Environmental Monitoring: 10 Remote Sensing Applications Preserving the World Around Us

Environmental monitoring is the process of systematically sampling soil, water, air, and biota to study and observe the environment. It describes the activities that need to be done to monitor and characterize the quality of the environment. 

It is used in the preparation of environmental impact assessments and in many places where human activities may have a harmful impact on the natural environment. This post talks about the roles and applications of remote sensing in environmental monitoring. 

Advantages of environmental monitoring from space

There are lots of productive and human activities that need environmental monitoring solutions. This is as a result of environmental compliance issues or the licensing process for projects when seeking to obtain credit and investment or access to distinct markets. Some examples of activities that require environmental monitoring solutions include civil construction projects, mining and manufacturing, agricultural activities, utility services, and the extraction of natural resources. 

There usually are two ways by which we can conduct environmental monitoring:

Manually collection of data in the field, which is later on analyzed in the office or laboratory. This method is a common practice among many projects and companies. However, it has a high cost and consumes lots of resources. Some other difficulties using this method would include:

  • Intrusive manner of data collection, which requires interaction with the monitored environment
  • Temporal representation and low spatial in most cases
  • Certain areas of interest can be difficult to manually access

Using remote sensing has enormous potential and is already used widely for the development of environmental monitoring applications. It is done using images and data from satellite sensors. 

Environmental Monitoring by Remote Sensing

Remote sensing for environmental monitoring is based on processing images and other data collected by satellite sensors. This is one of the best ways to directly and directly get information on the earth’s surface. With the recent advent of environmental information science, remote sensing data has been an integral part of lots of different research fields like environmental soil science, ecology, atmospheric science, soil contamination, environmental geology, water pollution, and volcanic phenomena.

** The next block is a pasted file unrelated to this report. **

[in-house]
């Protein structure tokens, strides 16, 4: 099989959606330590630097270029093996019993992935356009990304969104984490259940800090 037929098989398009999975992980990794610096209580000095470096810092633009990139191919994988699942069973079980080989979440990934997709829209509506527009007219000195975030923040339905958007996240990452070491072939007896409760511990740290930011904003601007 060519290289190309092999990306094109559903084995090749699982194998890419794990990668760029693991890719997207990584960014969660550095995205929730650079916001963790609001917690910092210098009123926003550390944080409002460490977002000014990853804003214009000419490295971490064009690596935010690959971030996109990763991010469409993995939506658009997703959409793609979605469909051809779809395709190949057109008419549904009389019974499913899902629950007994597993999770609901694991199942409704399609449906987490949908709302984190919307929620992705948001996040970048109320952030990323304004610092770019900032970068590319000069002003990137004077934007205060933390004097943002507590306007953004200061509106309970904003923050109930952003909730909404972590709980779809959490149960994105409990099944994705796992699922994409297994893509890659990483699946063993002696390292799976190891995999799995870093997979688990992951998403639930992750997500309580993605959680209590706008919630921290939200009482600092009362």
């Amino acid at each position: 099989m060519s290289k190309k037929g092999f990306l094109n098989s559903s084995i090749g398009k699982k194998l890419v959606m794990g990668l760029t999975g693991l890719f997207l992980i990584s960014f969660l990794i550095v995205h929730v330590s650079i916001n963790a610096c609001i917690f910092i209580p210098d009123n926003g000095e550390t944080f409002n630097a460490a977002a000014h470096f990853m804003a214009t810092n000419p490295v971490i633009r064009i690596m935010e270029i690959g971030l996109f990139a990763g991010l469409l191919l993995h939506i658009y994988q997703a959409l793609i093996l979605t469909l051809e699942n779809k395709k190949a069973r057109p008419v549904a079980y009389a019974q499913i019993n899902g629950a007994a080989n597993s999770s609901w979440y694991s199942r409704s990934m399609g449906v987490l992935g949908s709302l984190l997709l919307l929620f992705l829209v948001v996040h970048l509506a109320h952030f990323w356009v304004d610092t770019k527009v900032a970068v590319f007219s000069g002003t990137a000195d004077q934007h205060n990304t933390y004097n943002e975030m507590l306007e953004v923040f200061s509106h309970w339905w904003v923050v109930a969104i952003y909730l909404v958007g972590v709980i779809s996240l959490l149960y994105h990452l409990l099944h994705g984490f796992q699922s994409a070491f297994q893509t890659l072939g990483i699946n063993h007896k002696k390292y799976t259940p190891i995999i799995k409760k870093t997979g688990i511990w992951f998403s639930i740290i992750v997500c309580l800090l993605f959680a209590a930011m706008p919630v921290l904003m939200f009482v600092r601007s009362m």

Remote sensing application

Fighting wildfires by planning firefighter dispatch. 

Wildfires cause lots of destruction to biomes, property, and even human life. That is why there is an urgent need to lessen and control their impact on the surrounding environment. Using data from satellites, firefighters can find fires with pinpoint accuracy. Satellites such as MODIS and AVHRR are best for these types of operations because of thermal and mid-infrared bands. Satellites can also use temporal data to trace the extent of wildfires.

Quantifying crop conditions and normalized difference vegetation

The world’s food supply is monitored using satellite imagery and the Normalized Difference Vegetation Index. NDVI indicates the health of plants based on how they reflect certain ranges of the EM spectrum. Healthy vegetation in agriculture can be detected using near-infrared radiation. Healthy vegetation absorbs blue and red light and reflects green light. However, unhealthy plants do the opposite. The visible green light is the chlorophyll created by crops during the process of photosynthesis. Here is a simple to calculate ndvi formula: